proportions of fields occurred in the 0-15% residue cover category, while
most decreases occurred in the 45-75% and 75-100% residue categories.
With the exception of small grains, the proportion of
fields in the 0-15% residue category increased markedly during the AST phase,
for most crops.
For example, the proportion of fields in corn having
just 0-15% residue cover increased from 70.4% during the BST phase to 83.3%
during the AST phase. By comparison, the number of corn fields having residue
in the higher residue categories fell by approximately 13 percentage points.
The proportion of fields in beans having 0-15% residue
increased from 61.4% during the BST phase to 95.6% during the AST phase.
For beans, the higher residue categories lost a total of approximately 34
percentage points. With the exception of forages, corresponding losses in
residue occurred for the remaining crops.
During the BST phase, 54% of forage fields occurred in
the 0 - 15% residue category. These were fields which had been plowed down
in preparation for planting another crop. Hay which remained during the
AST portion of the study was being kept an additional year. As a consequence,
83.5% of the entries in the 75-100% residue category are a result of forages
being maintained from year to year.
Cropping sequences were one of the more interesting pieces
of information available from the survey. For example, where the present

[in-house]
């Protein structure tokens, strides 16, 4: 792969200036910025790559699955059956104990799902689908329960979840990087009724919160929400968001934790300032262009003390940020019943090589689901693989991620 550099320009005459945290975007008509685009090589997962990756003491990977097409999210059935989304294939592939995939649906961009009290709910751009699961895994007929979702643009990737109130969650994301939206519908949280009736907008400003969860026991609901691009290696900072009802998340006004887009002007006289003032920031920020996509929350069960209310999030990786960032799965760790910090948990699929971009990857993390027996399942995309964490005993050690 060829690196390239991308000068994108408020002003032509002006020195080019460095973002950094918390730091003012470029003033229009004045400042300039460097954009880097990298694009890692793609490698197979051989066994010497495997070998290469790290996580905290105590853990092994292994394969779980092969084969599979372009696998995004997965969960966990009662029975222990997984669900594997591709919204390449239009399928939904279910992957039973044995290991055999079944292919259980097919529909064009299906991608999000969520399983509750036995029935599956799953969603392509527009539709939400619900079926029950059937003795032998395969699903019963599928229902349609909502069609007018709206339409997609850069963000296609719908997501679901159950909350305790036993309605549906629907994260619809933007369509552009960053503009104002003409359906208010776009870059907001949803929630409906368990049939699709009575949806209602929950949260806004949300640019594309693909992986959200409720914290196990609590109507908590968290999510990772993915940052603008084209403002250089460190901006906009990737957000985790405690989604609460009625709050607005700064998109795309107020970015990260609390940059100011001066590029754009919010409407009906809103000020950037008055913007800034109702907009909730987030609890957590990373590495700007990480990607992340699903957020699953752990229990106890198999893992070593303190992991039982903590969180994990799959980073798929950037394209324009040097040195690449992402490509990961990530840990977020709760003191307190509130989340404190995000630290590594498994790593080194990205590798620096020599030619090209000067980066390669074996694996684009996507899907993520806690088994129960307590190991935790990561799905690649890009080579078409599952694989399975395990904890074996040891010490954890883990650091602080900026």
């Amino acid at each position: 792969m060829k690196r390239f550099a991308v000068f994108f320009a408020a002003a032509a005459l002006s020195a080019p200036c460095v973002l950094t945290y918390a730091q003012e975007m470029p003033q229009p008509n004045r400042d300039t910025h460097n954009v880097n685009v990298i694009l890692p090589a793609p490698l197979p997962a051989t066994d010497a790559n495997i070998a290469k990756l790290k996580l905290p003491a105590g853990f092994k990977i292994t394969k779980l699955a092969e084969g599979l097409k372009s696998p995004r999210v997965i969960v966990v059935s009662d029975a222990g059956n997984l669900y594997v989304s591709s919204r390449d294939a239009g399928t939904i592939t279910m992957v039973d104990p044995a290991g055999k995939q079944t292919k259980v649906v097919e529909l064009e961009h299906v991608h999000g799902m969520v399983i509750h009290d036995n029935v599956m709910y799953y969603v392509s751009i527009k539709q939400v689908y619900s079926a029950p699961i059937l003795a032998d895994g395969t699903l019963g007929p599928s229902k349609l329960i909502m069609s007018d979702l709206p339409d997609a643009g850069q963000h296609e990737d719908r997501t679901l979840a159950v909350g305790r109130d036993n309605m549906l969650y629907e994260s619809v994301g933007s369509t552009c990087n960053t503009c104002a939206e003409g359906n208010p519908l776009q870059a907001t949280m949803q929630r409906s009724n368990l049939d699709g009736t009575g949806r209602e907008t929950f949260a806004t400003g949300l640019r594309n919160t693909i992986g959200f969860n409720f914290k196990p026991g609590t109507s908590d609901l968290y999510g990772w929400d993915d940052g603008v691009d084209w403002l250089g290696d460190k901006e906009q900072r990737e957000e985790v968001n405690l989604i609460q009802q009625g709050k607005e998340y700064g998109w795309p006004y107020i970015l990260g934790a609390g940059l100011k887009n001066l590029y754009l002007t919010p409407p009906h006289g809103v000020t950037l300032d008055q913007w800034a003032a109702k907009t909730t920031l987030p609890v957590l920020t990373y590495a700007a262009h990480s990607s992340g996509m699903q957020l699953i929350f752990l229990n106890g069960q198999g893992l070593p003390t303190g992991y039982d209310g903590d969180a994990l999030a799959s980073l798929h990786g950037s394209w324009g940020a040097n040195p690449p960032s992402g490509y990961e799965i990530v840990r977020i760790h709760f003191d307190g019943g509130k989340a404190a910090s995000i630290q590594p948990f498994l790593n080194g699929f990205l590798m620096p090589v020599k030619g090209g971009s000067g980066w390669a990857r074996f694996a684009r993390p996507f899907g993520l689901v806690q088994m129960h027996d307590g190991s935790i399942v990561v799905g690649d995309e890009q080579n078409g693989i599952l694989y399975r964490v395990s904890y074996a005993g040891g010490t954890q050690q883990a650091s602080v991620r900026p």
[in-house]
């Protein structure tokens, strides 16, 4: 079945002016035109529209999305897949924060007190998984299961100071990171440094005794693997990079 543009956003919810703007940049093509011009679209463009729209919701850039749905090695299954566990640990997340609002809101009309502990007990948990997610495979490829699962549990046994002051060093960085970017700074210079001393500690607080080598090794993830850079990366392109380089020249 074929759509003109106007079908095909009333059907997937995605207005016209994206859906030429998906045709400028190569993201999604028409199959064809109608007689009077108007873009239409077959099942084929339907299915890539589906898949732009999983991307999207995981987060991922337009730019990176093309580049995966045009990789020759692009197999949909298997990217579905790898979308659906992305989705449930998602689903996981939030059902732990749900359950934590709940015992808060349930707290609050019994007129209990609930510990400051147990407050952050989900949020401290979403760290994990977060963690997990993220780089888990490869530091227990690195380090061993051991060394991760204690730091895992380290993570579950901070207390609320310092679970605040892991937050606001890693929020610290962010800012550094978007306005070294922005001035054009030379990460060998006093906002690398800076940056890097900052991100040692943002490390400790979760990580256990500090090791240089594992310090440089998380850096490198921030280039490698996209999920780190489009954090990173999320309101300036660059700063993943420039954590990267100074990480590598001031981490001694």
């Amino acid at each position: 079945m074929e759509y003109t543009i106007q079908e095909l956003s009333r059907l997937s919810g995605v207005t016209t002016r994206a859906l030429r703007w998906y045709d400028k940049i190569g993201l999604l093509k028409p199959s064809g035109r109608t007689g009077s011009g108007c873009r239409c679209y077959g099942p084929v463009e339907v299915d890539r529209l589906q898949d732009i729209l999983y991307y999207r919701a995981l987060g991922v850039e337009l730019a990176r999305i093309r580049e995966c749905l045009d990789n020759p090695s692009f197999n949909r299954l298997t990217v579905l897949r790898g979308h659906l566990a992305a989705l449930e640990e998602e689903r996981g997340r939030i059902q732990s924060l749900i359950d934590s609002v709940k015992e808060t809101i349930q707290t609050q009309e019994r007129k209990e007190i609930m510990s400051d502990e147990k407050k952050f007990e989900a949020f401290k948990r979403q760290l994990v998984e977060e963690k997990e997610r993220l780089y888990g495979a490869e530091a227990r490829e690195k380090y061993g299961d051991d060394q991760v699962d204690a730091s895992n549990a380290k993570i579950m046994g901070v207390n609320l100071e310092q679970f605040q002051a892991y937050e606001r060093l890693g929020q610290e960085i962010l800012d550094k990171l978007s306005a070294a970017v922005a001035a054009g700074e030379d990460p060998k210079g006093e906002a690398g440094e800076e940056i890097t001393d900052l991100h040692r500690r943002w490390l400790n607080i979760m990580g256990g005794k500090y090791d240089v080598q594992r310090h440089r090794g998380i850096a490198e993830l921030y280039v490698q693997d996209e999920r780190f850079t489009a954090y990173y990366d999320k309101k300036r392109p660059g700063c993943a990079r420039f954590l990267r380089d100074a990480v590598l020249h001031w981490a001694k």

crop was corn, 63.4% of those fields had previously been corn, 16.6% of
present corn crops had previously been small grains while 11.1% of fields
had previously been seeded to beans. Four percent of present corn fields
had insufficient residue to determine what the previous crop had been.
An analysis of crop residue for a previous crop-present
crop combination can show the probability of having a certain level of residue
through many types of cropping sequences. As an illustration, the mean value
of residue cover resulting from a corn-corn-grain-hay-hay rotation is provided.
In the first year when corn follows a previous crop of hay, a 10% level
of residue was found on average. In the second year when corn follows corn,
one would expect to find 12% residue cover. In the third year of the rotation,
when spring grain follows corn, an average residue cover of 9% would likely
be found. When hay follows spring grain in the fourth year, a crop residue
cover of 33% would be anticipated. In the final year of the rotation when
hay follows hay an average residue cover of 73% would result. Over this
rotation, the average value of crop residue was 27%.
Average residue cover levels for any other crop sequence
can be derived with the data found in this report. Results showed that incorporating
a forage/hay into a rotation increased crop residue cover substantially.
The survey was designed to collect information about
crop residues before secondary tillage (after-wintering) and after secondary
tillage (after-planting). The before secondary tillage information proved
to be useful only in a limited fashion. The only crops in the before secondary
tillage category during the spring are untilled crop stubble and primary
tilled fields. Forage/hay and fall planted grains are crops which have already
received secondary tillage. The main value of the before secondary tillage
portion of the survey is to allow estimation of the over-winter protection
afforded by stubble, forage or fall grain.
This data will enable additional analysis and comparisons
to be made and will be used to evaluate the effects of conservation practices
in the SWEEP program.
(From Technology Transfer Report Summaries - A. Hayes,
L. Cruickshank, Co-Chairs)